I removed the "--enable-static" because it resulted in a non-configuration.
I did not enable "--enable-libxul" because I don't know what libxul is and have
no interest in it for a Firefox browser based application.

IMO, you could do a much better job with respect to whether various configurations work under Linux.  Let me state this VERY explicitly -- I care nothing about whether Firefox 3.0.X runs under windows -- I only care if I can compile and debug the software under Linux.  And in situations where one cannot follow the conventions which have existed under Linux for a decade or more and under UNIX for several decades before that -- you are likely to incur significant displeasure on the part of individuals who understand the development paths.
Actual Results:  
Firefox-3.1b2 will not compile and install under Linux given flags which worked properly under firefox-3.0.6pre.

Expected Results:  
Could you at least release Firefox versions which are *KNOWN* to compile and build under specific versions of Linux (and document that!?!)   That means one does not release Mozilla specific configurations but one releases Linux specific configuration files (i.e. those directly using "configure").  Which can be edited on a switch by switch basis to determine what you haven't bothered to test.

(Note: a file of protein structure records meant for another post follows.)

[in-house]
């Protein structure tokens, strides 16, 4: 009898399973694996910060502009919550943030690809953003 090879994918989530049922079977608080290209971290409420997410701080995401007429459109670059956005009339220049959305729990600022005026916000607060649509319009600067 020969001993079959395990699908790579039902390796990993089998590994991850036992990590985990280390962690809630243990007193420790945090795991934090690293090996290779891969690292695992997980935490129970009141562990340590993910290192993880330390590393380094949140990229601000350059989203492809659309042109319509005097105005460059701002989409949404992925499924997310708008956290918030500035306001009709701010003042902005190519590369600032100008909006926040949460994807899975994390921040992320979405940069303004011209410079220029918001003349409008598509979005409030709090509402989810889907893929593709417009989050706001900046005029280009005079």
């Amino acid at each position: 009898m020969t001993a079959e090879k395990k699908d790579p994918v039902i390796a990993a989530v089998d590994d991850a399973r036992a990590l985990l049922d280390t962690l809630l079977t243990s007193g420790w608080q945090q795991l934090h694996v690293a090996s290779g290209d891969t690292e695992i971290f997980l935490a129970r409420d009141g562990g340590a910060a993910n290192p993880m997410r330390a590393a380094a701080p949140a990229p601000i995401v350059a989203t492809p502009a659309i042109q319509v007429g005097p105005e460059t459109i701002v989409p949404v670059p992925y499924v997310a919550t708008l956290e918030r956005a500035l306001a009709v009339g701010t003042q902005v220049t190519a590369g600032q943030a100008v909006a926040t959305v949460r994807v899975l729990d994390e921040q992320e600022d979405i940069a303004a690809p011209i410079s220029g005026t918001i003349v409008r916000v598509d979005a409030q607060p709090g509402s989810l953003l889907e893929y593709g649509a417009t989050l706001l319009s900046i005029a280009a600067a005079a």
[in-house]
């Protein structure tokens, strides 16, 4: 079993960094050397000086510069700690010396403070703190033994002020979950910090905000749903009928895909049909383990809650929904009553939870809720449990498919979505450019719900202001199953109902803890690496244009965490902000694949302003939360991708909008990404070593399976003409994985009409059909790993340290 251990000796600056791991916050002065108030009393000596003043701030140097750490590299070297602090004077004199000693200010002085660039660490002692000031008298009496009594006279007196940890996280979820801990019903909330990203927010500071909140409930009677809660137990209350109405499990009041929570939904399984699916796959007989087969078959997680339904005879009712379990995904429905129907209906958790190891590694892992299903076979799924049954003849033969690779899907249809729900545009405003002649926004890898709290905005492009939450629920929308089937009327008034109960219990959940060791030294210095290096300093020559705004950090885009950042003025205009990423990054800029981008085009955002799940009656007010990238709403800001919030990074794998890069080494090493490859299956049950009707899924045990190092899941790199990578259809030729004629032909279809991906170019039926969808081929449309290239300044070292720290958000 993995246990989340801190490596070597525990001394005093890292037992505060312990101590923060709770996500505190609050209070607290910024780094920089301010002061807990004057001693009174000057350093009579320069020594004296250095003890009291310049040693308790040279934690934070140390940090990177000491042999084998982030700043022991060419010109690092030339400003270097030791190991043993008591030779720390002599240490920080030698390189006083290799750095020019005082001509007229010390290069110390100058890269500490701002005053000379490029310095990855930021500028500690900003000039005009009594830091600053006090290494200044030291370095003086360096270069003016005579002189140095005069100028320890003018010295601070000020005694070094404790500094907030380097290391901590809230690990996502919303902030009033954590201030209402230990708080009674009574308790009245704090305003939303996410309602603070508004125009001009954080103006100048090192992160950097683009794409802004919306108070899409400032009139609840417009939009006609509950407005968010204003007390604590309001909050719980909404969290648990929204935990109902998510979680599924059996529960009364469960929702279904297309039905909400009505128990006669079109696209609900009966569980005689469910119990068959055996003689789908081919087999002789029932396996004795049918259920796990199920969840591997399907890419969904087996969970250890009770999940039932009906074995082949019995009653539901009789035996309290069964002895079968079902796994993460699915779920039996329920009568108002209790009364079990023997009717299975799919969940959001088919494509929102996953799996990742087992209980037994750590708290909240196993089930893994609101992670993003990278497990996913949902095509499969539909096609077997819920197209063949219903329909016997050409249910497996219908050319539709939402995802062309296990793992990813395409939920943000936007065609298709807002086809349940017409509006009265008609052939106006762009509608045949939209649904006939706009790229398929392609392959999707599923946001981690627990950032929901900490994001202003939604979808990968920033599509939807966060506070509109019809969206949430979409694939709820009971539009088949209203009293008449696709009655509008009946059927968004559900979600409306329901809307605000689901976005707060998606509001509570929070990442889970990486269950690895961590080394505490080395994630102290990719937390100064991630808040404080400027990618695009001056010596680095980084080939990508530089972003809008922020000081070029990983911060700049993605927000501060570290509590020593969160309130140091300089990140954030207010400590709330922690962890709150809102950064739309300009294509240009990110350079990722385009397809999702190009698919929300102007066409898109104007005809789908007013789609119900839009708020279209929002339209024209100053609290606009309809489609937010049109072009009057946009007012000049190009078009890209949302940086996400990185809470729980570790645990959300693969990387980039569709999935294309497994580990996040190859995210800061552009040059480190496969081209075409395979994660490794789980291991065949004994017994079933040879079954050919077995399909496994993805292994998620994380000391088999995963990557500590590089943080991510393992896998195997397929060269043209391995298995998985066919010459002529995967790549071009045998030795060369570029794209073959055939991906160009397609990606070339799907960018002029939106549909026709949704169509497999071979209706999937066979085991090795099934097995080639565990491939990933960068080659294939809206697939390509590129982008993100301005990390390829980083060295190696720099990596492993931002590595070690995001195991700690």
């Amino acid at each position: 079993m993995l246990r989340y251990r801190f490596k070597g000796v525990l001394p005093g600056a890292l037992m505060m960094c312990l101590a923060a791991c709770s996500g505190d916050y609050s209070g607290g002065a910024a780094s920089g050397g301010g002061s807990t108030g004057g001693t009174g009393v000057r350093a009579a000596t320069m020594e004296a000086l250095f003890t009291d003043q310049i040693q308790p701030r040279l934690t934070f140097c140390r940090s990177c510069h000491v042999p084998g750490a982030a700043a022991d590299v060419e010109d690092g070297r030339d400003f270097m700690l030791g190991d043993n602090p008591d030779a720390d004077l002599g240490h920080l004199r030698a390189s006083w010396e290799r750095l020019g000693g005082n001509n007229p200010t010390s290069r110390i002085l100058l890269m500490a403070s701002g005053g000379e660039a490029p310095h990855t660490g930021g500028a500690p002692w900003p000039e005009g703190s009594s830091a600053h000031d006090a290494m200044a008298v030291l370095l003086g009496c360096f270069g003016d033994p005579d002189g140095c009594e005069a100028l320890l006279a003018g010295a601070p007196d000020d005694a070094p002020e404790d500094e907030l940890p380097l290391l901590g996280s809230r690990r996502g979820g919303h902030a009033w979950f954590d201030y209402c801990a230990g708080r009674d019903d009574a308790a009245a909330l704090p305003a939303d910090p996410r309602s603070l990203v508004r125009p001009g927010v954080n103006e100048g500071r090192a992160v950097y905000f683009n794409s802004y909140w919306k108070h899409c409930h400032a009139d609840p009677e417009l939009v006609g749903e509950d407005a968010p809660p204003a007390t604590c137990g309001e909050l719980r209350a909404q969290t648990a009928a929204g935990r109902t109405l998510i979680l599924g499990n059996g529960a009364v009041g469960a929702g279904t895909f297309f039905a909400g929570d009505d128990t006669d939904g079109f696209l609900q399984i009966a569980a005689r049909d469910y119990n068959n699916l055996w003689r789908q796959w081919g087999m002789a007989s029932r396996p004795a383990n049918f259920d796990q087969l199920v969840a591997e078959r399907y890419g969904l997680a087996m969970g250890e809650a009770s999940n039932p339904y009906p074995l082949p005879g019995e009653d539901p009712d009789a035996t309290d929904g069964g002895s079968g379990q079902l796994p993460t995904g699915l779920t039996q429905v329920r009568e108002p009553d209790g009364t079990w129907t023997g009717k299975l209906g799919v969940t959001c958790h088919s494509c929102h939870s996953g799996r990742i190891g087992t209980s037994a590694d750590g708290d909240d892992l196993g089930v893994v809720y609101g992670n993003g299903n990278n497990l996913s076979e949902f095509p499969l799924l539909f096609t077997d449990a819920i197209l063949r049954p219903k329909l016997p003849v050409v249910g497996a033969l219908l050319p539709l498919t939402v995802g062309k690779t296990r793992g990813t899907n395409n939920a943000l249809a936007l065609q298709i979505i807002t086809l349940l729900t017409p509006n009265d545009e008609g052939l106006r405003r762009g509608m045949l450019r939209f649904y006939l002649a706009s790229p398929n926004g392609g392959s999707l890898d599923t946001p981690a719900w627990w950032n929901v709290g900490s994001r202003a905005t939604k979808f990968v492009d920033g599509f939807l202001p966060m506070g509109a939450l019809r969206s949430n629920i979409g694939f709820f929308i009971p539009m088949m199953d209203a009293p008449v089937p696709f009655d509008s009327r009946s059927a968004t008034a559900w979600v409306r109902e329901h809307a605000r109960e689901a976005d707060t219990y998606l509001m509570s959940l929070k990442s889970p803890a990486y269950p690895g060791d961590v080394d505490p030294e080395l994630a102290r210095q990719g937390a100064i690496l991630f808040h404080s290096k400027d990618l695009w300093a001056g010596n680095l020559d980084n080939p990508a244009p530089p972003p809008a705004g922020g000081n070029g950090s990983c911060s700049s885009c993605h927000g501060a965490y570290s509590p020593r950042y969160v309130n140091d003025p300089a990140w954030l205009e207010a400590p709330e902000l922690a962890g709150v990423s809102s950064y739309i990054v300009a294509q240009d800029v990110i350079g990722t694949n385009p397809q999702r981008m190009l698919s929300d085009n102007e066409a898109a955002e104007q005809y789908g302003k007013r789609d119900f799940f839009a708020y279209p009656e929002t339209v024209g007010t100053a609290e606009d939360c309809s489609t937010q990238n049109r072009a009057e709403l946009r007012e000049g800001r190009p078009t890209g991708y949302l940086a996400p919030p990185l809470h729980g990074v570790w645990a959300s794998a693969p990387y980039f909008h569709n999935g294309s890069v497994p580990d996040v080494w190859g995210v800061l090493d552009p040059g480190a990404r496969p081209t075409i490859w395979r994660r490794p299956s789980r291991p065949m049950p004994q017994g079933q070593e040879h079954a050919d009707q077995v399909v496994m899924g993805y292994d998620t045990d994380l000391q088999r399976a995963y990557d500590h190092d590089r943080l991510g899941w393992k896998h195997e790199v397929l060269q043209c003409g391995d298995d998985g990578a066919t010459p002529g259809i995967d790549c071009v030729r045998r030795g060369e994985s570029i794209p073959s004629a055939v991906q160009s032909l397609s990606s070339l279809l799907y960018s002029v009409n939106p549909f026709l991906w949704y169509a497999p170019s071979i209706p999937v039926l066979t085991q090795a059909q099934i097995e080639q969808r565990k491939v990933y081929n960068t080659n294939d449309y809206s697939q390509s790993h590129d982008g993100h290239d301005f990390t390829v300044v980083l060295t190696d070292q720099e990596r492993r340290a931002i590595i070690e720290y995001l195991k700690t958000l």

Firefox builds just fine on Linux. Those error messages are very clear, I don't know how you think we could make them any better? You're passing random options to configure, and then complaining that they don't work. That makes no sense. If you simply configured as:
./configure --enable-application=browser

You would have wound up with a working browser that "make install" works on.

In short:
* We stopped supporting --enable-static builds of Firefox, as that's not what we ship, and they offer no advantage over libxul builds
* We don't support "make install" on shared builds, which is what you get when you --disable-libxul
* Ranting at developers in bugs does not endear you to them
Status: UNCONFIRMED → RESOLVED
Closed: 14 years ago
Resolution: --- → WONTFIX
Resolution: WONTFIX → INVALID
Ted, I am *NOT* passing "random options" to configure.  I am passing options which largely worked under Firefox 2.0 and 3.0.x prereleases (which with a fair amount of work could be used to attempt a static Firefox build).

Now if you are going to change build options, e.g. "--build-static" or "--disable-libxul" to operate differently between 3.0.x alpha and 3.1 then I would expect some documentation and some rationale.

*** Where is it? ***

Now, I realize that the Firefox developers are generally opposed to static builds, but I can provide a number o reasons they are useful.